Environmental and Occupational Exposures (UV Exposure, Radon, Radiation)
Cancer risk is affected by a number of things in our environment, including ultraviolet light, radiation, radon and occupational exposures.
Sun (UVA and UVB rays) exposure can predispose to all types of skin cancers (melanoma, basal cell and squamous cell cancers). Skin cancer is the most common type of cancer in the United States, but being "sun smart" can reduce your risk.
Many people turn to tanning booths to get a quick tan, but this practice has led to an epidemic of skin cancer in young people. Get the facts!
Brown skinned individuals, including black, Asian, Latino and Native Americans, often have a false sense of security when it comes to skin cancer risk. While it is true that darker skinned individuals have a lower risk of skin cancer, they are not immune.
Exposure to ultraviolet (UV) rays, either by natural sunlight or tanning beds, can lead to skin cancer. Learn about sun safety and checking your skin to detect problems early.
Most people are aware that smoking is the number one cause of lung cancer. However, you may not know that the second leading cause of lung cancer — radon - may be lurking, undetected, in your basement.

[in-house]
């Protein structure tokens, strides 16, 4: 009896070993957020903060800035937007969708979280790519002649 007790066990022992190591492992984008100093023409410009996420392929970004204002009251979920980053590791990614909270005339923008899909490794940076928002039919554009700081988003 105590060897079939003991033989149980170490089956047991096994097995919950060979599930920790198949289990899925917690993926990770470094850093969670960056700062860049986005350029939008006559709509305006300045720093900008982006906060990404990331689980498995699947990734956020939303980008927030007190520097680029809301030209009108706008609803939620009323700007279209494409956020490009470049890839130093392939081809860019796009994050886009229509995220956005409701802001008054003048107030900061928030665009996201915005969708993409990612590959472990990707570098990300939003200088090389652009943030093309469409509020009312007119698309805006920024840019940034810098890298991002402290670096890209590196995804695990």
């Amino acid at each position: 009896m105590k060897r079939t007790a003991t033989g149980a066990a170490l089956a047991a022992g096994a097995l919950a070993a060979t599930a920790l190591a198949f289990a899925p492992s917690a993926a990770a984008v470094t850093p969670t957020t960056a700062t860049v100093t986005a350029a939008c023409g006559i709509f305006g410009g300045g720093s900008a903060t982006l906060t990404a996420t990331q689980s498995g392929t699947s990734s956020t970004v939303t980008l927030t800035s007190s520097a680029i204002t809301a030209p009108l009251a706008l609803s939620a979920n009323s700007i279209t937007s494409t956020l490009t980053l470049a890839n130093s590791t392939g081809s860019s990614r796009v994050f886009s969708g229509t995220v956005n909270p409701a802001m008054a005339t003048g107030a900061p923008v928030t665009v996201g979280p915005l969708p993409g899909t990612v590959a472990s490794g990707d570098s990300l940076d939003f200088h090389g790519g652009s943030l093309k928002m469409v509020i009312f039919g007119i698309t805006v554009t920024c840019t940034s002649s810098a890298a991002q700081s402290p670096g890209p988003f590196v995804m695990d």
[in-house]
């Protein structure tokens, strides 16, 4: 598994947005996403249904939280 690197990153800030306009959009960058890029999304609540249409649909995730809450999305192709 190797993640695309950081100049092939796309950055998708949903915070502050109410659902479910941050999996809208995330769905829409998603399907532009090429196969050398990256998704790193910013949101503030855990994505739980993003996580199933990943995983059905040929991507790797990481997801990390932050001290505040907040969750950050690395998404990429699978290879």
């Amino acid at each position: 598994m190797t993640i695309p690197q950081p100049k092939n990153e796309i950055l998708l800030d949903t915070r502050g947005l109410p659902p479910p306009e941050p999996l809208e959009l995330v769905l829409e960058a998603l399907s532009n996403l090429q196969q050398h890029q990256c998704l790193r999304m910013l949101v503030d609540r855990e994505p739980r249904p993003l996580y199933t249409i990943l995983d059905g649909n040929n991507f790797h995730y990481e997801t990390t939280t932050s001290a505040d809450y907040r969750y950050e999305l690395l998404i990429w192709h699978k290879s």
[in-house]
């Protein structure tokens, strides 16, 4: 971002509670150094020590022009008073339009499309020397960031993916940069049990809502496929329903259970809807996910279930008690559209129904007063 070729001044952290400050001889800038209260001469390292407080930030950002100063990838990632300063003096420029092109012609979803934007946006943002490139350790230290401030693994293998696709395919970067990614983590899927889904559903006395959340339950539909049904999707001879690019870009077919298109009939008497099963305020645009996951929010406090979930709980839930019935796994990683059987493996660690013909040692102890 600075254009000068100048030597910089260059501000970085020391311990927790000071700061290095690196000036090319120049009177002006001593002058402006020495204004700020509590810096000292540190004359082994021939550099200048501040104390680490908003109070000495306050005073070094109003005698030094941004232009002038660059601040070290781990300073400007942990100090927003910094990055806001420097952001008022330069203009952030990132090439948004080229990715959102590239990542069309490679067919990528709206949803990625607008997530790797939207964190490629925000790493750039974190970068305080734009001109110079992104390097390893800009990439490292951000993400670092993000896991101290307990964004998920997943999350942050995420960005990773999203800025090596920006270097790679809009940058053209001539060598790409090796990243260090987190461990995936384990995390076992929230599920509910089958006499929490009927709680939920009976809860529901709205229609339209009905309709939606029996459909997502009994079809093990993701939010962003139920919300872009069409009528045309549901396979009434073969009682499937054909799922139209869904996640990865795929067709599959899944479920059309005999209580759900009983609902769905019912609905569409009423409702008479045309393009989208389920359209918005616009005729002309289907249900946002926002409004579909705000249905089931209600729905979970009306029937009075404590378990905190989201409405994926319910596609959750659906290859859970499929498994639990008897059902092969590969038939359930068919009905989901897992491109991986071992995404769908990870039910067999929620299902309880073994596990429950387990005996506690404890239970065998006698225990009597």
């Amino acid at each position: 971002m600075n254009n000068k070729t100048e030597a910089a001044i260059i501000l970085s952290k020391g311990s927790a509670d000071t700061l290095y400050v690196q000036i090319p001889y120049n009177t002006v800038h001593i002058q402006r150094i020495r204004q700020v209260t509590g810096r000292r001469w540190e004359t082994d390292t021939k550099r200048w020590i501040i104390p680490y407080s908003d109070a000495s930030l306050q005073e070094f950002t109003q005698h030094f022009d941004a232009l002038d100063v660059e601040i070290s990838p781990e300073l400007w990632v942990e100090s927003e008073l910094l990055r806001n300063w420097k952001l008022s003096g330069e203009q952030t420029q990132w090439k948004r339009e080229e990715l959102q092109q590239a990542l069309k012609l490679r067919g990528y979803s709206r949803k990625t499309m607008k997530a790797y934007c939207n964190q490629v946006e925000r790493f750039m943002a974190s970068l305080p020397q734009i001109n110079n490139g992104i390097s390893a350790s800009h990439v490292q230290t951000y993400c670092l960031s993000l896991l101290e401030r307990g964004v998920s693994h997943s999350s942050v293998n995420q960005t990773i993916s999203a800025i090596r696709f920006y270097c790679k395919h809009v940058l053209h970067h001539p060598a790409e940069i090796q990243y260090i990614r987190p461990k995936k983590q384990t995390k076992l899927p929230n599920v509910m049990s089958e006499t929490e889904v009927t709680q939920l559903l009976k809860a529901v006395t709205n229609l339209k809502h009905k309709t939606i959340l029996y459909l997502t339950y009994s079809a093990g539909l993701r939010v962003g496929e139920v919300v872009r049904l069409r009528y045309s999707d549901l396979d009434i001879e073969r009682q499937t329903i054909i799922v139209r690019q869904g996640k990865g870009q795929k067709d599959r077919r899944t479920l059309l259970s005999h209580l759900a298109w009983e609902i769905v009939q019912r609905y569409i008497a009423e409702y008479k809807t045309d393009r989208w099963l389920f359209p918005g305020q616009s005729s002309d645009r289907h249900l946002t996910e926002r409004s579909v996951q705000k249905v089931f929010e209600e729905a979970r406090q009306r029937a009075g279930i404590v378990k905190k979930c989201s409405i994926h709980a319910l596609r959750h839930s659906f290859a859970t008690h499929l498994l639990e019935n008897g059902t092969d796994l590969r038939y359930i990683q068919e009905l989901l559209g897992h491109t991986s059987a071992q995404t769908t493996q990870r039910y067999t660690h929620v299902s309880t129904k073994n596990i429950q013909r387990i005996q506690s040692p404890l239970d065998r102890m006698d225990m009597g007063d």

"Asbestos" refers to a group of minerals that are made up of thin fibers. Asbestos fibers remain in the lungs for a long time, causing inflammation, which can develop into cancer.
There has been much talk in the media about the risk of developing cancer due to radiation exposure from radiology tests. While there have not been studies following people over time to assess for cancer risk, there are studies on the amount of radiation received in these tests.
Certain occupational exposures are known to increase cancer risk. These include hydrocarbons, heavy metals, mustard gas and chemicals used in leather, rubber and woodworking industries.
This article provides an overview of increased risk factors for cancer diagnosis in veterans as well as types of exposure and cancers associated with this exposure. Information regarding accessing health care and disability support services through the Veterans Administration (VA) is also provided.
This article provides an overview of services available to first responders and other civilians living/working near ground zero in New York City and first responders at the Pentagon and Shanksville who may have been exposed to hazardous materials during and after the terrorist attacks on September 11, 2001 and may have developed cancer and/or other health and mental health conditions.
Information for people in professions that may be at increased risk for cancer due to occupational radiation exposure, including medical radiologic technicians, aircrews, radium dial luminisers, underground hard-rock miners, Chernobyl clean-up workers, nuclear weapons test participants, and nuclear industry workers.
Information on exposure to radiation from an accident or atomic bomb.